Humphries has long allowed drips and overlays to take over from patterns, such as repeated verticals or grid marks. Now the edgy texture and silvery finish help them take shape. The edge recalls the old idea of a painting that makes itself. Jasper Johns pursued it with his own targets and marks of a straightedge, and he hardly minds infringing on his own patent. Humphries, too, can look overly familiar in reproduction. Up close, though, the black, silver, and diagonals leave an impression.

If silver makes you think first of chemical salts in old-time photography, Marco Breuer has your idea of abstraction. The circular trails on black will make you think not of targets, but of time lapse photographs of the stars. Loopier tracks may make you think the stars have gone mad. Circles, symmetric totems, and random holes charring white paper might not be photography at all. Maybe Breuer stubbed out a few too many cigarettes in the studio late at night. Maybe that explains the fire that drove his gallery to its new location.

Actually the holes are shotgun blasts aimed at a box of photographic paper, like an improvised light box. The circles come from scratching into the paper on a turntable, while the other tracks come from the artist's hand—either scratching into paper on the floor or exposing it with lights strapped to his fingers. For the more uniform charred yellow, he exposed the paper to old flashbulbs. The results sacrifice past elegance for conceptual edge, a gain I think, although perhaps also a transition. They also resemble in concept a photogram, as the silhouette of an object on sensitized paper. However, where Man Ray and his photograms, like so much of Surrealism, ditched the technique in favor of the thing itself, Breuer in effect ditches the object for the mark of the photographic process alone.

Staging Modernism

All the world's a stage, except for modern art. Try to find your way through the space of Cubism. And yet Modernism altered theater design dramatically. The Morgan Library offers fifty examples, in sketches from its permanent collection. Not surprisingly then, "Creating the Modern Stage" comes with a certain tension about just what is modern and just what is on stage. Theater accepted modernity only slowly, even as modern life became more like theater.

Alexandra Exter's Construction for a Tragedy (Morgan Library, c. 1925)Michael Fried supplies a classic account, starting in the eighteenth century. The avant-garde turned against history and genre painting, with their moral lessons and the illusion of a stage set. Instead of a scene, painting became an object and a challenge—in the shared space of the viewer, like the curtain ripped aside in Les Demoiselles d'Avignon. Sculpture, too, came down off its pedestal. Abstraction shredded the illusion once and for all. It took Postmodernism to bring back theatrical gestures, but as a kind of immorality play.

The Morgan starts with a country that came reluctantly to Modernism anyway. Edouard Vuillard designed sets for Ibsen productions in Paris, and Edward Gordon Craig in England started to do away with period detail and realistic stage sets. The theater became emptier, with just a few monumental columns to elevate the action. The show traces a similar evolution in Germany and America—starting with Max Reinhardt, an Austrian-born director in Berlin before he fled the Nazis in 1933. Robert Edmond Jones, educated at Harvard, collaborated with Arnold Schoenberg in 1924, on a ghostly music drama bathed in colored lights. At the Player's Club, Yale Rep, and on Broadway, Eugene O'Neill's family dramas got a housecleaning, thanks to Jo Mielziner and others.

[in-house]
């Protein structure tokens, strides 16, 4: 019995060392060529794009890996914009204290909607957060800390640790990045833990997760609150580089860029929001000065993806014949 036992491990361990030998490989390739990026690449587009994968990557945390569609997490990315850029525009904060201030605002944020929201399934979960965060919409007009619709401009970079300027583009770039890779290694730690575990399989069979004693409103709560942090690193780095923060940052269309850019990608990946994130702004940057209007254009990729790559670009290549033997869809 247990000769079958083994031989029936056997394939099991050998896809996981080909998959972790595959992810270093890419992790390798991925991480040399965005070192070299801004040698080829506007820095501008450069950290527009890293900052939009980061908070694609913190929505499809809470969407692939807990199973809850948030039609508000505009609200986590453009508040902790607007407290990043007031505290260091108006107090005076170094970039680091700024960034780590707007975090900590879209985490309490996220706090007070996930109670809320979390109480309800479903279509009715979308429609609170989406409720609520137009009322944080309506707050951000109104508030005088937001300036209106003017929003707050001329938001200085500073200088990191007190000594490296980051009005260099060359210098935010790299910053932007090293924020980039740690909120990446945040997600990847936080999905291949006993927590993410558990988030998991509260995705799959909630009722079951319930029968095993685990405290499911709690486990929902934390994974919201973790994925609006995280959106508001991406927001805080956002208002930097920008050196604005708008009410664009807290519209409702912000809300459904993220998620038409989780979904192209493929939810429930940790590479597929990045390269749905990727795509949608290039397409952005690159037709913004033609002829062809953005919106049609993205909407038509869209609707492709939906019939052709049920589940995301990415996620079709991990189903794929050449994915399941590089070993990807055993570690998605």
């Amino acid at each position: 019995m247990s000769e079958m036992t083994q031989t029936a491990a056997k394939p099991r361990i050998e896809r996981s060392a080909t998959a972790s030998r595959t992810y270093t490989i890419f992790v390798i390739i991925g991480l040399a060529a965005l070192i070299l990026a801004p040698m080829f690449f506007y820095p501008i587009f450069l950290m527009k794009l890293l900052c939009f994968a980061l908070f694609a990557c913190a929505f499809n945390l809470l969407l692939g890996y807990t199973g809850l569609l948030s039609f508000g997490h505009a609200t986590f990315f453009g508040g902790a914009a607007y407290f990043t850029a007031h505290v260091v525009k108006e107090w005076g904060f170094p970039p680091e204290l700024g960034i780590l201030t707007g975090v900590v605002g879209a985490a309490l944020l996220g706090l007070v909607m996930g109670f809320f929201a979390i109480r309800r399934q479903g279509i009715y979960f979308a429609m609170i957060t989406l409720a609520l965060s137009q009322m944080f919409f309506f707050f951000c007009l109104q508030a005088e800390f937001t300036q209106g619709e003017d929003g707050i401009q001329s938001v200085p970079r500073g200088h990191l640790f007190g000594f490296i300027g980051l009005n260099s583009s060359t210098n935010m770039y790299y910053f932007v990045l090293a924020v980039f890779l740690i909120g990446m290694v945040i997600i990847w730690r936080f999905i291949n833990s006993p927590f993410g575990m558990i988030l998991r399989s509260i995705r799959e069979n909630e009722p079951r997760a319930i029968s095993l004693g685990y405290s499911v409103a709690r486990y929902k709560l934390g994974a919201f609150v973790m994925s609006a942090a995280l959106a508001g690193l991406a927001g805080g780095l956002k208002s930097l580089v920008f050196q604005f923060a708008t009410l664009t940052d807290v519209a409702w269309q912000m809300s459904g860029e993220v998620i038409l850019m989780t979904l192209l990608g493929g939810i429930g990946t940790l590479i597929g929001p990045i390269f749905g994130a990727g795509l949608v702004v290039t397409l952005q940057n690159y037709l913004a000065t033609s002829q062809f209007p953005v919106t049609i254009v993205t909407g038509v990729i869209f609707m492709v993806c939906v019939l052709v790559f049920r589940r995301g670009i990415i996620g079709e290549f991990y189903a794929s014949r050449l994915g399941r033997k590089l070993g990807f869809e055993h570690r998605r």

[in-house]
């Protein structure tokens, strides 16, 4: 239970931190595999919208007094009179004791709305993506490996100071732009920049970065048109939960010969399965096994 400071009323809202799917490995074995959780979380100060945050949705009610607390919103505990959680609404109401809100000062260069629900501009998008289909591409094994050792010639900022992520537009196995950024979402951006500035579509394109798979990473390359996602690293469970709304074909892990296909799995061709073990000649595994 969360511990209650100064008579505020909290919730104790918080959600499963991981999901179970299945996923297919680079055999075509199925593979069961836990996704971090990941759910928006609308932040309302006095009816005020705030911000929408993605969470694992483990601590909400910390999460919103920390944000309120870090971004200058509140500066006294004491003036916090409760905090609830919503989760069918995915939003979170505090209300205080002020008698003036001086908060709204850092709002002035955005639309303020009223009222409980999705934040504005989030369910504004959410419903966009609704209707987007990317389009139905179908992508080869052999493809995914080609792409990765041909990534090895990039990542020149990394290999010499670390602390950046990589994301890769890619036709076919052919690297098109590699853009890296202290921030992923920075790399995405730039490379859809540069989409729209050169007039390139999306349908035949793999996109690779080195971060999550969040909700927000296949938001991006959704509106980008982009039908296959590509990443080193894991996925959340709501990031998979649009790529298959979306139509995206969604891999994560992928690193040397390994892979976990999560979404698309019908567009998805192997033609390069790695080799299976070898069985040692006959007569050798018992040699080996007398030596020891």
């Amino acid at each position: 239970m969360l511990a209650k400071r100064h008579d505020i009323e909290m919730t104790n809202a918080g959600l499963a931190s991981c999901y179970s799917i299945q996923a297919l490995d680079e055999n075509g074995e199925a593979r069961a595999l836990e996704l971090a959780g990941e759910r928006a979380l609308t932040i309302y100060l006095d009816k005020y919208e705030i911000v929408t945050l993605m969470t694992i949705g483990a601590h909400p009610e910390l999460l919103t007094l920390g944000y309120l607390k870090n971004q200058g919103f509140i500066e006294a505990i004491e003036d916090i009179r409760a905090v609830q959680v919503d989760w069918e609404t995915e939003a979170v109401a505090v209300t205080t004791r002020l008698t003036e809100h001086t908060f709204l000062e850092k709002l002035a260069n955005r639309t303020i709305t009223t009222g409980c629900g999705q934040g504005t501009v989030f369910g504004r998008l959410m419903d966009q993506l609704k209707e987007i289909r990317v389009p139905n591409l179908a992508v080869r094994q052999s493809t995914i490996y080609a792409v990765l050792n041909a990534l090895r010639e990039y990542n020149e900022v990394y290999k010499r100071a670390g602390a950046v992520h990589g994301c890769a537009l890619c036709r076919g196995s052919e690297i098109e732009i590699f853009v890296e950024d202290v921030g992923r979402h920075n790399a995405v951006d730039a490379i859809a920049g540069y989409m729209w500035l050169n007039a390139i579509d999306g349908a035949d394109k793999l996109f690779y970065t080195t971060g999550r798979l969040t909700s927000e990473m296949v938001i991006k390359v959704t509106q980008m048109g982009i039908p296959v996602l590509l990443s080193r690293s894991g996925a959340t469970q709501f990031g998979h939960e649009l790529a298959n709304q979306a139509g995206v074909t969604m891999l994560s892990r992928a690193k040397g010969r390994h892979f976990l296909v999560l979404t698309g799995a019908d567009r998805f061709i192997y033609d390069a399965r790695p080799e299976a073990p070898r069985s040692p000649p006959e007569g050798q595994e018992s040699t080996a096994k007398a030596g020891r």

Things changed more suddenly in Russia, where Kazimir Malevich and Alexander Rodchenko applied the same vocabulary to painting, sculpture, and monuments to the revolution. At the Morgan, Alexandra Exter and Natalia Goncharova do much the same for the stage. In America, too, Norman Bel Geddes studied painting and met Frank Lloyd Wright before his designs for the Metropolitan Opera. One will not see it here, but Geddes also created "Futurama," as General Motors called its pavilion for the 1939 New York World's Fair. Except for Russia, though, much of the show looks curiously old-fashioned. Only at the very end does America accept abstraction, with Ming Cho Lee's open frame—itself a quiet reflection of the architecture for Lincoln Center.

These sets go for seriousness, grandeur, and elegance. When Cubism piles on collage, it keeps the props and throws the stage away, and one could say the same about Wright and the city. These designers elevate an empty stage to new heights. For one thing, they are finding their way into and out of Romanticism, in "creating the modern stage." Even Schoenberg's is a transitional work, Die Glückliche Hand, between tonalism and serialism. They also reflect the biases of the Morgan's collection, the gift of an American set designer, Donald Oenslager.

For all that, art and theater were different, and neither could encompass what Richard Wagner called a "total work of art." The lingering Romanticism here still defines modern productions of Wagner. The Morgan subtitles its show "Designs for Theater and Opera," but the same ideal of austere beauty also characterizes modern dance, and a design for Diaghilev also appears. Theater itself after World War II had to give up more of the stage, as with Arthur Miller's After the Fall, in which characters sit on bleachers. Then, too, after Pop Art, politics, and the Web, art had to rediscover the theatricality of everyday life.

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Guyton/Walker ran at Greene Naftali through August 7, 2009, Liz Deschenes at Miguel Abreu through June 14, Jacqueline Humphries at Greene Naftali through May 16, Marco Breuer at Von Lintel through June 13, and "Creating the Modern Stage" at The Morgan Library through August 16.